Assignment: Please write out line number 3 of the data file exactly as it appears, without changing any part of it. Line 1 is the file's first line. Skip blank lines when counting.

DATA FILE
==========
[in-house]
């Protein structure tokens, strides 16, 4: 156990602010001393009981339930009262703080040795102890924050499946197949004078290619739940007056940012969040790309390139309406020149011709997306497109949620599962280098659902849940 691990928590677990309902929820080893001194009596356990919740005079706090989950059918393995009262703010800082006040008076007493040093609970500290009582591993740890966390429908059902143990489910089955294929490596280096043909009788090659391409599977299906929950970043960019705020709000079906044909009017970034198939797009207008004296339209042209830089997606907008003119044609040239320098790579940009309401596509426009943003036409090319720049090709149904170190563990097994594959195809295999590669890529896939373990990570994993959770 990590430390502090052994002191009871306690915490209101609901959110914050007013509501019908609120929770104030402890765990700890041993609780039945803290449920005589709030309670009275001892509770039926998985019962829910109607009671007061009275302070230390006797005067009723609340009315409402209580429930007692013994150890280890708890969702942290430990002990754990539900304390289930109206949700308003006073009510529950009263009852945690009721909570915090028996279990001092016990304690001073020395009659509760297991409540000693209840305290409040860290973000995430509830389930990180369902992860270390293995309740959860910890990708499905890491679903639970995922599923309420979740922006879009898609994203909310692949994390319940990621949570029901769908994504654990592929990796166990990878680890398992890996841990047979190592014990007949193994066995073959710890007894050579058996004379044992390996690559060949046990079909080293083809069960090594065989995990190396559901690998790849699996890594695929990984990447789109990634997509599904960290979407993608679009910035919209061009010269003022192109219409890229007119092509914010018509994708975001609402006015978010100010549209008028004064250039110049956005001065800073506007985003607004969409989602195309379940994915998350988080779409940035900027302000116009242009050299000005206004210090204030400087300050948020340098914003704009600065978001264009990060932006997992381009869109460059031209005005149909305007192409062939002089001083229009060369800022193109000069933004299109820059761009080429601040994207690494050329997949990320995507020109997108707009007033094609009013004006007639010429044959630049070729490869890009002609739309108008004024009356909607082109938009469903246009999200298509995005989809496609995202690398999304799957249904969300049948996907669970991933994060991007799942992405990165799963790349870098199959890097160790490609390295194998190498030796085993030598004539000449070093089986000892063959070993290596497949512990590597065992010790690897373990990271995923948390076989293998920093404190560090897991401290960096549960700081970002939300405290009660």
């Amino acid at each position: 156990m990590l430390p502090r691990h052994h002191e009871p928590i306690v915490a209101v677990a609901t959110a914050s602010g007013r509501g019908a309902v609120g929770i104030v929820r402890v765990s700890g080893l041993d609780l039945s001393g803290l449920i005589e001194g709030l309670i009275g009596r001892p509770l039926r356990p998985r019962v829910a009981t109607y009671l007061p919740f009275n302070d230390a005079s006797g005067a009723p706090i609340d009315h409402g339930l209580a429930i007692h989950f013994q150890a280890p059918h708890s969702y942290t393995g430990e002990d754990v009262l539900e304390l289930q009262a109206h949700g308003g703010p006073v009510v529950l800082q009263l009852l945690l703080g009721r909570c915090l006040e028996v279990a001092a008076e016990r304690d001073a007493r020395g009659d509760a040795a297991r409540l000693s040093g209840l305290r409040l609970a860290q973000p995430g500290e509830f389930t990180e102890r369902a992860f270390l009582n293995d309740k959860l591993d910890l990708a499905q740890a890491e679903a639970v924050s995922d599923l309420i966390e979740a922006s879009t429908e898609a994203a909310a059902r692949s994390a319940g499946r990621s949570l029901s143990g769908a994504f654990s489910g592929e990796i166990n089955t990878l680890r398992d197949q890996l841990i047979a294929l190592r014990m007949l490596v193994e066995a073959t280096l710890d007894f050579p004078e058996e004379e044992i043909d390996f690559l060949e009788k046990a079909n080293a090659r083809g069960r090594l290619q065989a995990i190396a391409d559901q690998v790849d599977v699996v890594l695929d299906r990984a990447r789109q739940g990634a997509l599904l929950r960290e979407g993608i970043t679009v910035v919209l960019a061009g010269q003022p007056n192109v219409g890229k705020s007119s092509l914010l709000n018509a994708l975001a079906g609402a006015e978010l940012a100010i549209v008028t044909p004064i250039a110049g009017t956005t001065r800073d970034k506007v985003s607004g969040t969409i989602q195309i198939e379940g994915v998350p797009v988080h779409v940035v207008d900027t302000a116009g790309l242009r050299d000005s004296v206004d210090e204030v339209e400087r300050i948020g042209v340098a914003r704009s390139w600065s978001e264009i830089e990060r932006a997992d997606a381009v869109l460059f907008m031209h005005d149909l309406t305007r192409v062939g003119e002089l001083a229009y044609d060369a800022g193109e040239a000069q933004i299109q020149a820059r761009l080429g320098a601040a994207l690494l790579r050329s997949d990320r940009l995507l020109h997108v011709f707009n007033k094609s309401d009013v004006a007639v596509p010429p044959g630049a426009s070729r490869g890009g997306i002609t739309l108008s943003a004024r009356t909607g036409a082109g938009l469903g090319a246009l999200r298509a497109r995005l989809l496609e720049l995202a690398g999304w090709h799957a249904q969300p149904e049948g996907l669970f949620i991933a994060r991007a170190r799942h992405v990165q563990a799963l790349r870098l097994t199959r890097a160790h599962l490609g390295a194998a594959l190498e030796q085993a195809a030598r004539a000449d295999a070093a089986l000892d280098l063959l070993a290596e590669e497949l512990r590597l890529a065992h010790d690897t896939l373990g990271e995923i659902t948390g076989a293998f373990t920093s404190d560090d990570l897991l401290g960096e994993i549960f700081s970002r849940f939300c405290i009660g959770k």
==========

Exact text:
């Amino acid at each position: 156990m990590l430390p502090r691990h052994h002191e009871p928590i306690v915490a209101v677990a609901t959110a914050s602010g007013r509501g019908a309902v609120g929770i104030v929820r402890v765990s700890g080893l041993d609780l039945s001393g803290l449920i005589e001194g709030l309670i009275g009596r001892p509770l039926r356990p998985r019962v829910a009981t109607y009671l007061p919740f009275n302070d230390a005079s006797g005067a009723p706090i609340d009315h409402g339930l209580a429930i007692h989950f013994q150890a280890p059918h708890s969702y942290t393995g430990e002990d754990v009262l539900e304390l289930q009262a109206h949700g308003g703010p006073v009510v529950l800082q009263l009852l945690l703080g009721r909570c915090l006040e028996v279990a001092a008076e016990r304690d001073a007493r020395g009659d509760a040795a297991r409540l000693s040093g209840l305290r409040l609970a860290q973000p995430g500290e509830f389930t990180e102890r369902a992860f270390l009582n293995d309740k959860l591993d910890l990708a499905q740890a890491e679903a639970v924050s995922d599923l309420i966390e979740a922006s879009t429908e898609a994203a909310a059902r692949s994390a319940g499946r990621s949570l029901s143990g769908a994504f654990s489910g592929e990796i166990n089955t990878l680890r398992d197949q890996l841990i047979a294929l190592r014990m007949l490596v193994e066995a073959t280096l710890d007894f050579p004078e058996e004379e044992i043909d390996f690559l060949e009788k046990a079909n080293a090659r083809g069960r090594l290619q065989a995990i190396a391409d559901q690998v790849d599977v699996v890594l695929d299906r990984a990447r789109q739940g990634a997509l599904l929950r960290e979407g993608i970043t679009v910035v919209l960019a061009g010269q003022p007056n192109v219409g890229k705020s007119s092509l914010l709000n018509a994708l975001a079906g609402a006015e978010l940012a100010i549209v008028t044909p004064i250039a110049g009017t956005t001065r800073d970034k506007v985003s607004g969040t969409i989602q195309i198939e379940g994915v998350p797009v988080h779409v940035v207008d900027t302000a116009g790309l242009r050299d000005s004296v206004d210090e204030v339209e400087r300050i948020g042209v340098a914003r704009s390139w600065s978001e264009i830089e990060r932006a997992d997606a381009v869109l460059f907008m031209h005005d149909l309406t305007r192409v062939g003119e002089l001083a229009y044609d060369a800022g193109e040239a000069q933004i299109q020149a820059r761009l080429g320098a601040a994207l690494l790579r050329s997949d990320r940009l995507l020109h997108v011709f707009n007033k094609s309401d009013v004006a007639v596509p010429p044959g630049a426009s070729r490869g890009g997306i002609t739309l108008s943003a004024r009356t909607g036409a082109g938009l469903g090319a246009l999200r298509a497109r995005l989809l496609e720049l995202a690398g999304w090709h799957a249904q969300p149904e049948g996907l669970f949620i991933a994060r991007a170190r799942h992405v990165q563990a799963l790349r870098l097994t199959r890097a160790h599962l490609g390295a194998a594959l190498e030796q085993a195809a030598r004539a000449d295999a070093a089986l000892d280098l063959l070993a290596e590669e497949l512990r590597l890529a065992h010790d690897t896939l373990g990271e995923i659902t948390g076989a293998f373990t920093s404190d560090d990570l897991l401290g960096e994993i549960f700081s970002r849940f939300c405290i009660g959770k």